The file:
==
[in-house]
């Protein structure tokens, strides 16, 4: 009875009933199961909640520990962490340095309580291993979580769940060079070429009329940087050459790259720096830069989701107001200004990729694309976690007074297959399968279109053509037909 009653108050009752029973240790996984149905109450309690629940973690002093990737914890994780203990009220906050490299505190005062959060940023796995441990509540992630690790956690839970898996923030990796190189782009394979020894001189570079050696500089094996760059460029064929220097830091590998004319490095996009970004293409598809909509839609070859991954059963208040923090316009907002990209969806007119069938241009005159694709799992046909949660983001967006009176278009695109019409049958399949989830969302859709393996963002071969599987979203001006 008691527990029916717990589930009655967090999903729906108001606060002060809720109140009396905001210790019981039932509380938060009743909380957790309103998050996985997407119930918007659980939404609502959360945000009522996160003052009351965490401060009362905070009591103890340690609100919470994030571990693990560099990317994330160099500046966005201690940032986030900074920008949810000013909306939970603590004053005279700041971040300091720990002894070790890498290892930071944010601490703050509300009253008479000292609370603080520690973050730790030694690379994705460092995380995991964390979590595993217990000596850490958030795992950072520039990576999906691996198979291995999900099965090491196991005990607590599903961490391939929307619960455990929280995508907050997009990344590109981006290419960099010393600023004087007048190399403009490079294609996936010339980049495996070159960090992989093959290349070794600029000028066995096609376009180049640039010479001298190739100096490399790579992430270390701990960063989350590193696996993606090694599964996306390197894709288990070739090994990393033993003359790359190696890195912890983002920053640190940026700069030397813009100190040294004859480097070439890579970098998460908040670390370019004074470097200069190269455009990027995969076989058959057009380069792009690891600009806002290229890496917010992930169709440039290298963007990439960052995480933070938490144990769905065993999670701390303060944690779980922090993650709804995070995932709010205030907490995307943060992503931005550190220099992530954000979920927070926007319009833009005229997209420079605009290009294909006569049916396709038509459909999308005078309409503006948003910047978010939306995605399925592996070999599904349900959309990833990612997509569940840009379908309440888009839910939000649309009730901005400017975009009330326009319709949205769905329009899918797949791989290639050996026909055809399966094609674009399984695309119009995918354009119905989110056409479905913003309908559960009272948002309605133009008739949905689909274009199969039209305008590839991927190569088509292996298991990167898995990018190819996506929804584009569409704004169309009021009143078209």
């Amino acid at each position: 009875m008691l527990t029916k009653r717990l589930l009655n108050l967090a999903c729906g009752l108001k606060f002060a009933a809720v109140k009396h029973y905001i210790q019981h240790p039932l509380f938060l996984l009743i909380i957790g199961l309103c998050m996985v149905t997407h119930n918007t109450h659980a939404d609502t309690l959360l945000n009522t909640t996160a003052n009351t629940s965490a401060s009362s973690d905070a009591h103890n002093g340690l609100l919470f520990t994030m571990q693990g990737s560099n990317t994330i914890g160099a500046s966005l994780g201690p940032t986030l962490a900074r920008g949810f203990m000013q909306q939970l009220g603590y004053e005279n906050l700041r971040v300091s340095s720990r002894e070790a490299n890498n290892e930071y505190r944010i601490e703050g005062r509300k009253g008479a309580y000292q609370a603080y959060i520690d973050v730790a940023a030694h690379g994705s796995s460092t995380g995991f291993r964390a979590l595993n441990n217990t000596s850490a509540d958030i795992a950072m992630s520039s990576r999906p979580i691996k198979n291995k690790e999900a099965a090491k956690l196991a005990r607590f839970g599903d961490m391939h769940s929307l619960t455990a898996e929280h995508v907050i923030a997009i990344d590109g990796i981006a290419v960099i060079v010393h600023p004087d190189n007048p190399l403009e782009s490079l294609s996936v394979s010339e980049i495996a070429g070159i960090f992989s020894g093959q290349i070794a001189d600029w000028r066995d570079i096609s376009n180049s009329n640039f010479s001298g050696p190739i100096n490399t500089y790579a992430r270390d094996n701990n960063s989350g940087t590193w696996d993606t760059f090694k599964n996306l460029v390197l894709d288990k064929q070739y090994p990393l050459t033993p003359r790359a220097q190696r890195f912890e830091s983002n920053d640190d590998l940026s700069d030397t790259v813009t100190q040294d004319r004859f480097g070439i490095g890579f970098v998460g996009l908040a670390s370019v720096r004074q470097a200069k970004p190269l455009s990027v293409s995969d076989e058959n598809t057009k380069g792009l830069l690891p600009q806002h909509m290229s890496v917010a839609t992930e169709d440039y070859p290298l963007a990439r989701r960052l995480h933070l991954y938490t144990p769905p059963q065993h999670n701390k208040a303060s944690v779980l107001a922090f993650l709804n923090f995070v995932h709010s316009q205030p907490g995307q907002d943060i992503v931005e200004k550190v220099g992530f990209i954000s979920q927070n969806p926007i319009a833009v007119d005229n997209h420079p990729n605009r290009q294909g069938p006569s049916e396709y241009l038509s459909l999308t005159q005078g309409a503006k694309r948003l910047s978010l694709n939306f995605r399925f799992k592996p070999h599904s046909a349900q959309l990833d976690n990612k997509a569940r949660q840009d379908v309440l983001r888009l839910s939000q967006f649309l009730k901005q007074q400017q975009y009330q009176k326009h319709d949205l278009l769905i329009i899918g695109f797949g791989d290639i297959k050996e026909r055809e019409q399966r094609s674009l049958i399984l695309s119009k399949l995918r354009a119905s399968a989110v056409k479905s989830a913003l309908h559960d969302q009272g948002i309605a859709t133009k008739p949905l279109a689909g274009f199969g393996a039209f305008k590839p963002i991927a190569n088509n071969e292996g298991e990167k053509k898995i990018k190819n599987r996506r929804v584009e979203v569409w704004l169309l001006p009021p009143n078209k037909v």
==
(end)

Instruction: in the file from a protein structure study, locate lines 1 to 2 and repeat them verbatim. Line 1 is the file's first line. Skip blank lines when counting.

[in-house]
């Protein structure tokens, strides 16, 4: 009875009933199961909640520990962490340095309580291993979580769940060079070429009329940087050459790259720096830069989701107001200004990729694309976690007074297959399968279109053509037909 009653108050009752029973240790996984149905109450309690629940973690002093990737914890994780203990009220906050490299505190005062959060940023796995441990509540992630690790956690839970898996923030990796190189782009394979020894001189570079050696500089094996760059460029064929220097830091590998004319490095996009970004293409598809909509839609070859991954059963208040923090316009907002990209969806007119069938241009005159694709799992046909949660983001967006009176278009695109019409049958399949989830969302859709393996963002071969599987979203001006 008691527990029916717990589930009655967090999903729906108001606060002060809720109140009396905001210790019981039932509380938060009743909380957790309103998050996985997407119930918007659980939404609502959360945000009522996160003052009351965490401060009362905070009591103890340690609100919470994030571990693990560099990317994330160099500046966005201690940032986030900074920008949810000013909306939970603590004053005279700041971040300091720990002894070790890498290892930071944010601490703050509300009253008479000292609370603080520690973050730790030694690379994705460092995380995991964390979590595993217990000596850490958030795992950072520039990576999906691996198979291995999900099965090491196991005990607590599903961490391939929307619960455990929280995508907050997009990344590109981006290419960099010393600023004087007048190399403009490079294609996936010339980049495996070159960090992989093959290349070794600029000028066995096609376009180049640039010479001298190739100096490399790579992430270390701990960063989350590193696996993606090694599964996306390197894709288990070739090994990393033993003359790359190696890195912890983002920053640190940026700069030397813009100190040294004859480097070439890579970098998460908040670390370019004074470097200069190269455009990027995969076989058959057009380069792009690891600009806002290229890496917010992930169709440039290298963007990439960052995480933070938490144990769905065993999670701390303060944690779980922090993650709804995070995932709010205030907490995307943060992503931005550190220099992530954000979920927070926007319009833009005229997209420079605009290009294909006569049916396709038509459909999308005078309409503006948003910047978010939306995605399925592996070999599904349900959309990833990612997509569940840009379908309440888009839910939000649309009730901005400017975009009330326009319709949205769905329009899918797949791989290639050996026909055809399966094609674009399984695309119009995918354009119905989110056409479905913003309908559960009272948002309605133009008739949905689909274009199969039209305008590839991927190569088509292996298991990167898995990018190819996506929804584009569409704004169309009021009143078209």